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Printers bad for your health?


Krztoff
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While it's fun to joke about the H20 and all I really don't see why emission levels of printers shouldn't be a concern. I agree that worrying about stuff you can't do anything about is useless, but since "only" 30% of the tested printers emitted particles in harmful levels it's clearly possible to produce printers that don't emit these particles. So if it's practical to produce safer printers why not require it?

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I don't care if it's an actual law or if it's the industry legally obligating itself to lower emissions. I just think it's totally reasonable for consumers to assume that their printers won't significantly hurt their health.

 

When I buy a piece of hardware I don't want to have to worry about it killing me slowly. As a minimum I'd like clearly visible labels indicating when stuff has been found to seriously affect my health.

Edited by vejlin
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In fact I think it would be worth it to make a very general law that states that products that have been found to seriously hurt peoples health be marked clearly. Then when we figure out something is dangerous we don't need to spend years constructing a new law we can just define a threshold value for that substance. If we later figure out that something wasn't as dangerous after all we can raise the the threshold value.

 

I know many people on here subscribe to a rather extreme variant of "buyer beware", but I really don't see how you can expect people to run around measuring the emission levels on all electronics, etc etc.

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I figure if it's not my car, the air I breathe, the water I drink, the soda, the burgers, the pesticides on the salad, or some strain of bird flu, something else will get me.

 

It must be scientific fact that there is nothing in the universe that couldn't kill you if it tried hard enough.

 

It's the Hot Wings, Bryan, It's the hot wings. :upside:

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Hmm...

 

Makes me wonder about my Mom's mystery illness she suffered in the 80s - the illness that was getting worse and worse, and then suddenly got a whole lot better (but didn't disappear) within a couple of months after her company moved to a different office building. We always thought it had to be something in the building itself, but maybe she was sitting too close to the laser printer.

 

I think I'm going to have a little more in depth look at what laser printer I buy once I buy one, since it will be sitting on the desk right next to me.

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All this puts me in mind of the alarm that got raised about ten years ago regarding electromagnetic fields created by computer monitors, power lines and other evils.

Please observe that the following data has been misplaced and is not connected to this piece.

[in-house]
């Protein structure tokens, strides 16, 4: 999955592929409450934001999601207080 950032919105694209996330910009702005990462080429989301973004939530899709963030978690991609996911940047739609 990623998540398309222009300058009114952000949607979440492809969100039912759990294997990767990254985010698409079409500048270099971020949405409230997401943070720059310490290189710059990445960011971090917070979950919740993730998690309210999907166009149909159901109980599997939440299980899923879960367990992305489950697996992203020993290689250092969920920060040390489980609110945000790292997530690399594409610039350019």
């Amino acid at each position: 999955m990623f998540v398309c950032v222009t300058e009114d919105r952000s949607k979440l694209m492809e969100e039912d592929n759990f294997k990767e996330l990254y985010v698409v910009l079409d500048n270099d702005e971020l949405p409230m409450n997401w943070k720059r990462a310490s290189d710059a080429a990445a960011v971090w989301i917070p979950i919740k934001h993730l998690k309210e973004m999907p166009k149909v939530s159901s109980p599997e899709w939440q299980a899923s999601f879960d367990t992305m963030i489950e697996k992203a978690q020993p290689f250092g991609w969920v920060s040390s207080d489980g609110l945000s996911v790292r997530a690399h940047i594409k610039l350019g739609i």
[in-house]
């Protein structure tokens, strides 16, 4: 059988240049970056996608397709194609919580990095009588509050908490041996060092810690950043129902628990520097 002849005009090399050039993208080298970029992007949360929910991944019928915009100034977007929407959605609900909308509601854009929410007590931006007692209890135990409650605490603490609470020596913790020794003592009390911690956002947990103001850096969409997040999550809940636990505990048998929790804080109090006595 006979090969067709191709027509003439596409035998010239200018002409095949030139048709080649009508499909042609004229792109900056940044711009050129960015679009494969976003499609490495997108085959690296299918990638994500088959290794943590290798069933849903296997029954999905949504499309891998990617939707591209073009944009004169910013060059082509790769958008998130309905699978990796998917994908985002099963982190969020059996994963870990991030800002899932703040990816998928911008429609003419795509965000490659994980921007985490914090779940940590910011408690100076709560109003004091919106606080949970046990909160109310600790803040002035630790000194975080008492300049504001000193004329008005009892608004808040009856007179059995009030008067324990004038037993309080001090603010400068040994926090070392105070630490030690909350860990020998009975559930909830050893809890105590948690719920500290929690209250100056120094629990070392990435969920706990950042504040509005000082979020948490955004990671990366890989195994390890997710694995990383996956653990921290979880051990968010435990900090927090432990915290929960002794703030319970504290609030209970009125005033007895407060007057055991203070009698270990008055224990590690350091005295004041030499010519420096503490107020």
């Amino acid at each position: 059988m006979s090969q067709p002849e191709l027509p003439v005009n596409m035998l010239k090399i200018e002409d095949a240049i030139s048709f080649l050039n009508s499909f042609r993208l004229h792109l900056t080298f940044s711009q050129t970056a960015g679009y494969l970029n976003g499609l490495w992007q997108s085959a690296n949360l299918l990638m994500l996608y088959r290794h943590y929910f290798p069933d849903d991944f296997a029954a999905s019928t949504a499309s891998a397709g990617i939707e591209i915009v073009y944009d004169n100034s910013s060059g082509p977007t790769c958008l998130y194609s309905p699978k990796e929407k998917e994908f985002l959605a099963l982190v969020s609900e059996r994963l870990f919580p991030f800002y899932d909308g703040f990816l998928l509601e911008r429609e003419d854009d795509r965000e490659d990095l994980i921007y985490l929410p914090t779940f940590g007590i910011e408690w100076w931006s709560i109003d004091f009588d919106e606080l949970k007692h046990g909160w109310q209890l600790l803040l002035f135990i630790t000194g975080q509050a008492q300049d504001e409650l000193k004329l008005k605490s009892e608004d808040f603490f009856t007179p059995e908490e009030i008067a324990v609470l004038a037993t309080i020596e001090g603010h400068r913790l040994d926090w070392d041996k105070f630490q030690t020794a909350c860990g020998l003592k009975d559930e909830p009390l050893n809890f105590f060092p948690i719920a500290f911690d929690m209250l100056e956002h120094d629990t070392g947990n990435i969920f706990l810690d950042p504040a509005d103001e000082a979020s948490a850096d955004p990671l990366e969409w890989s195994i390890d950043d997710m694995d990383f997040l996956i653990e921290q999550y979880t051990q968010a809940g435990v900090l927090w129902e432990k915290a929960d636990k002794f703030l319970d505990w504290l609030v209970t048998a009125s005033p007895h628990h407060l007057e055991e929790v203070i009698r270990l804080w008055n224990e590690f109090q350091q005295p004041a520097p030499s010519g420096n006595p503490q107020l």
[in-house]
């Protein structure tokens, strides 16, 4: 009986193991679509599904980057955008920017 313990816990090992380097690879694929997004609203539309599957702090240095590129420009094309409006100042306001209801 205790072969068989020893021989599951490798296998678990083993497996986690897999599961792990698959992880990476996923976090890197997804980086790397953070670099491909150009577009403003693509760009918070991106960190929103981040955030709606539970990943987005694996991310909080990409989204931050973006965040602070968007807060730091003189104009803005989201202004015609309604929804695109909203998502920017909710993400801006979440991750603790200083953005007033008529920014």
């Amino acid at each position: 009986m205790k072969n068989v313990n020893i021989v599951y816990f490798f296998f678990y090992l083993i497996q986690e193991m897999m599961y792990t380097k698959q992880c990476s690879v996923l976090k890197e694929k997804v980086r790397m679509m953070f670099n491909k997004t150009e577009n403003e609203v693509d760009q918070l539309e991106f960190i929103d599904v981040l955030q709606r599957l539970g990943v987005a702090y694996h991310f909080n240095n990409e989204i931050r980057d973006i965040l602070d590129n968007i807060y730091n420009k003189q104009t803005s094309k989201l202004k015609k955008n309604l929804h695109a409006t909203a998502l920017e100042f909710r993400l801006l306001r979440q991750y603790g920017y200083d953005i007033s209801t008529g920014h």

What squelched that particular crusade was the realization that the average office coffeepot hotplate produced more EMF than the average office computer.

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All this puts me in mind of the alarm that got raised about ten years ago regarding electromagnetic fields created by computer monitors, power lines and other evils.

 

What squelched that particular crusade was the realization that the average office coffeepot hotplate produced more EMF than the average office computer.

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But it's good that people get worried about things like that, because sometimes it turns out they *are* bad, like second hand smoke.

 

If people dismiss things outright, the stuff that can kill you will never get banned or restricted.

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What squelched that particular crusade was the realization that the average office coffeepot hotplate produced more EMF than the average office computer.

yeah, EMF fields tend to cause more problems with each other than they do people. Said coffee hotplate can seriously disrupt a wireless internet connection if it's in the right place in relation to the Access point and the laptop PC. Still, it's prudent to avoid longterm exposure in close proximity - IE, putting a wireless access point where it's 3 feet from your head every day for 8 hours a day isn't really smart, if you can mount it on a shelf higher up or further away.

 

The particulates that laser printers spew out seem like they would have a more immediate impact, particularly to people who already have breathing problems. Look at how sensitive some people are to cigarette smoke and just plain dust.

 

I'm not particularly scared of laser printers now, but it does seem prudent to order one that spews out less dust - even if only to help keep my office cleaner.

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